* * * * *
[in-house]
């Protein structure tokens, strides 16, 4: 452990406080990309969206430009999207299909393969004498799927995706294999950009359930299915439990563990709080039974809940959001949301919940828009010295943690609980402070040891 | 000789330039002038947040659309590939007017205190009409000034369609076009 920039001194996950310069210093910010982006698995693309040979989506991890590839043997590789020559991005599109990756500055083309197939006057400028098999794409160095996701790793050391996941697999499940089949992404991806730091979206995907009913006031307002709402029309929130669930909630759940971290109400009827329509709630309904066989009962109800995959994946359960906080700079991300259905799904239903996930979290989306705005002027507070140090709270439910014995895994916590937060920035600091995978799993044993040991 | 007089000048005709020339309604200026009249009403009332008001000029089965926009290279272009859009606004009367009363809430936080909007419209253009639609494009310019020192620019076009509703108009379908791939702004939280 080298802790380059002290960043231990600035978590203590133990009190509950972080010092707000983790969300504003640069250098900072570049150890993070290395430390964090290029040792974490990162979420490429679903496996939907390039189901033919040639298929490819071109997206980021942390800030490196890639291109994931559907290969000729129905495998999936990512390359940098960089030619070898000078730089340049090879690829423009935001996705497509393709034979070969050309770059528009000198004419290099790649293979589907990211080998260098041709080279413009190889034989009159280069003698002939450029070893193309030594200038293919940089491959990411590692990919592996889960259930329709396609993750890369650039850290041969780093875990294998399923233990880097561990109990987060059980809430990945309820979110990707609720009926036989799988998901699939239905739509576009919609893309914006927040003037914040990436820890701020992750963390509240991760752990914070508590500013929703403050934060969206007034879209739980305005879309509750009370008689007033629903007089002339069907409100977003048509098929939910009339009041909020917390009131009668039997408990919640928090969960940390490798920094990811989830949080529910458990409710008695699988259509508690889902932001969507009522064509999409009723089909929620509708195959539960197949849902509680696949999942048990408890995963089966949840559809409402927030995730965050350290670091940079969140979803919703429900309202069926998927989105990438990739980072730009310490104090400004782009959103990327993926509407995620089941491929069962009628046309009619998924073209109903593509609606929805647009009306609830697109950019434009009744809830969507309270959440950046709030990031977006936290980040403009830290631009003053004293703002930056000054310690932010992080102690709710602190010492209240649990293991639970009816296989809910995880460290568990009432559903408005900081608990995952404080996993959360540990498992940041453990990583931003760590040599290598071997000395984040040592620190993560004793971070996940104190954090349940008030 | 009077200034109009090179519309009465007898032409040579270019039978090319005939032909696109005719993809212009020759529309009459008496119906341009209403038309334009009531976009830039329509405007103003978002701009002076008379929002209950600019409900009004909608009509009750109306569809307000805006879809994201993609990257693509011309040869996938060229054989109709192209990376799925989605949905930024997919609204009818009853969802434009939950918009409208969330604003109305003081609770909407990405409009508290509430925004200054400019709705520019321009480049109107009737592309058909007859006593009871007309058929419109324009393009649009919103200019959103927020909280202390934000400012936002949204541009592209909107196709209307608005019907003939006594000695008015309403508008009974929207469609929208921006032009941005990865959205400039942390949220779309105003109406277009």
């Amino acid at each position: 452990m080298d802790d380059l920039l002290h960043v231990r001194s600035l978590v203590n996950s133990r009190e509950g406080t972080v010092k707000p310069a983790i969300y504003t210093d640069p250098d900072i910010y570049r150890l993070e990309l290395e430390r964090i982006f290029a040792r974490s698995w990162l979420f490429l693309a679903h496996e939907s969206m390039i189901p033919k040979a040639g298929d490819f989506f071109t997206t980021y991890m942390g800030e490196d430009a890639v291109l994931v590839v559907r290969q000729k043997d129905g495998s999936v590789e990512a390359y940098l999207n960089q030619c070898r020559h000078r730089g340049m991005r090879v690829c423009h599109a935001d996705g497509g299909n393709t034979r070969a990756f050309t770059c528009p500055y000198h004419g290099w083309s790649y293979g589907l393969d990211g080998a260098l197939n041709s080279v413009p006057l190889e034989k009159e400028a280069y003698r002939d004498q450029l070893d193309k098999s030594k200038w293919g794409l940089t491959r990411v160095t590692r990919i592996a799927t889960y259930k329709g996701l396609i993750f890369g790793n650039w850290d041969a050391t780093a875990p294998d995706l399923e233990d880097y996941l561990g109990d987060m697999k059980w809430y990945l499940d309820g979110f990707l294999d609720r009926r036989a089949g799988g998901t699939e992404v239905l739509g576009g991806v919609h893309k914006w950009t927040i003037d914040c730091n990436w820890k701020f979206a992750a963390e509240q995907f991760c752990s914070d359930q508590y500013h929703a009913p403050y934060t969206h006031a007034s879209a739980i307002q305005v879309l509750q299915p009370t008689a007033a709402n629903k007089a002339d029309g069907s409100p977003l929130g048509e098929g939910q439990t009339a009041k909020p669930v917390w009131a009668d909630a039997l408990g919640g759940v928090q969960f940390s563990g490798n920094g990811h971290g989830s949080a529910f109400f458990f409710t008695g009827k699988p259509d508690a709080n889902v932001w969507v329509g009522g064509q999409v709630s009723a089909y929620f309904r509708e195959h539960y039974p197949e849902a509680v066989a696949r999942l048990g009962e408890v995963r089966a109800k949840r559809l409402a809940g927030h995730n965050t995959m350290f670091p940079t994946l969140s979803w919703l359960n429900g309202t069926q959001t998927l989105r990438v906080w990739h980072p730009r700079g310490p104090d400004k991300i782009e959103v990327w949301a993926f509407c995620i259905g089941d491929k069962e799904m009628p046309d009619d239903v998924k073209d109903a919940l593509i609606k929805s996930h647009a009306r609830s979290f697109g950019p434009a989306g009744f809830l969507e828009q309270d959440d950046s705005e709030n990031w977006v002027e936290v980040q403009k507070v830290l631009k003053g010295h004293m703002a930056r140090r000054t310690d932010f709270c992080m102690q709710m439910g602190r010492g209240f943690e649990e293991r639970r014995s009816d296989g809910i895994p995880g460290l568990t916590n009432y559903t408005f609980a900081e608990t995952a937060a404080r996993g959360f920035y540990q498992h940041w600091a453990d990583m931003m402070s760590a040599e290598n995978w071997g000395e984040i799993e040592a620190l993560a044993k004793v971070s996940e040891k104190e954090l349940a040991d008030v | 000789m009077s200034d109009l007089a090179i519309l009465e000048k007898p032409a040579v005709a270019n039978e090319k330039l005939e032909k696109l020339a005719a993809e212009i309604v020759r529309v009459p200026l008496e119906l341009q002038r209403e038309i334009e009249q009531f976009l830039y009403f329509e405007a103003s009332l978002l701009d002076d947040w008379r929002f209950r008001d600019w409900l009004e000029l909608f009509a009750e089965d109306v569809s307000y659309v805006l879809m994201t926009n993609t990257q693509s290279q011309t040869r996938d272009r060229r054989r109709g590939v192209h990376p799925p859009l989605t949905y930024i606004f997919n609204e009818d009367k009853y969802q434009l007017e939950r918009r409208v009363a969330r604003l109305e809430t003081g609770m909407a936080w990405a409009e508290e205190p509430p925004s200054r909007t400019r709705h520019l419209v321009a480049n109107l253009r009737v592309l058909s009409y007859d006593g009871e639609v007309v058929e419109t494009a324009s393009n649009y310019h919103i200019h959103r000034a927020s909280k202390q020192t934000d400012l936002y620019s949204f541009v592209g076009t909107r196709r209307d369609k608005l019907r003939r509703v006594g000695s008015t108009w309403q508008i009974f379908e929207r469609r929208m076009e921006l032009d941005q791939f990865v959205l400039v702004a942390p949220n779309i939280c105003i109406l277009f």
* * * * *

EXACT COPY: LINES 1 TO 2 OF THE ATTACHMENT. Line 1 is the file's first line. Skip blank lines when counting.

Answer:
[in-house]
């Protein structure tokens, strides 16, 4: 452990406080990309969206430009999207299909393969004498799927995706294999950009359930299915439990563990709080039974809940959001949301919940828009010295943690609980402070040891 | 000789330039002038947040659309590939007017205190009409000034369609076009 920039001194996950310069210093910010982006698995693309040979989506991890590839043997590789020559991005599109990756500055083309197939006057400028098999794409160095996701790793050391996941697999499940089949992404991806730091979206995907009913006031307002709402029309929130669930909630759940971290109400009827329509709630309904066989009962109800995959994946359960906080700079991300259905799904239903996930979290989306705005002027507070140090709270439910014995895994916590937060920035600091995978799993044993040991 | 007089000048005709020339309604200026009249009403009332008001000029089965926009290279272009859009606004009367009363809430936080909007419209253009639609494009310019020192620019076009509703108009379908791939702004939280 080298802790380059002290960043231990600035978590203590133990009190509950972080010092707000983790969300504003640069250098900072570049150890993070290395430390964090290029040792974490990162979420490429679903496996939907390039189901033919040639298929490819071109997206980021942390800030490196890639291109994931559907290969000729129905495998999936990512390359940098960089030619070898000078730089340049090879690829423009935001996705497509393709034979070969050309770059528009000198004419290099790649293979589907990211080998260098041709080279413009190889034989009159280069003698002939450029070893193309030594200038293919940089491959990411590692990919592996889960259930329709396609993750890369650039850290041969780093875990294998399923233990880097561990109990987060059980809430990945309820979110990707609720009926036989799988998901699939239905739509576009919609893309914006927040003037914040990436820890701020992750963390509240991760752990914070508590500013929703403050934060969206007034879209739980305005879309509750009370008689007033629903007089002339069907409100977003048509098929939910009339009041909020917390009131009668039997408990919640928090969960940390490798920094990811989830949080529910458990409710008695699988259509508690889902932001969507009522064509999409009723089909929620509708195959539960197949849902509680696949999942048990408890995963089966949840559809409402927030995730965050350290670091940079969140979803919703429900309202069926998927989105990438990739980072730009310490104090400004782009959103990327993926509407995620089941491929069962009628046309009619998924073209109903593509609606929805647009009306609830697109950019434009009744809830969507309270959440950046709030990031977006936290980040403009830290631009003053004293703002930056000054310690932010992080102690709710602190010492209240649990293991639970009816296989809910995880460290568990009432559903408005900081608990995952404080996993959360540990498992940041453990990583931003760590040599290598071997000395984040040592620190993560004793971070996940104190954090349940008030 | 009077200034109009090179519309009465007898032409040579270019039978090319005939032909696109005719993809212009020759529309009459008496119906341009209403038309334009009531976009830039329509405007103003978002701009002076008379929002209950600019409900009004909608009509009750109306569809307000805006879809994201993609990257693509011309040869996938060229054989109709192209990376799925989605949905930024997919609204009818009853969802434009939950918009409208969330604003109305003081609770909407990405409009508290509430925004200054400019709705520019321009480049109107009737592309058909007859006593009871007309058929419109324009393009649009919103200019959103927020909280202390934000400012936002949204541009592209909107196709209307608005019907003939006594000695008015309403508008009974929207469609929208921006032009941005990865959205400039942390949220779309105003109406277009």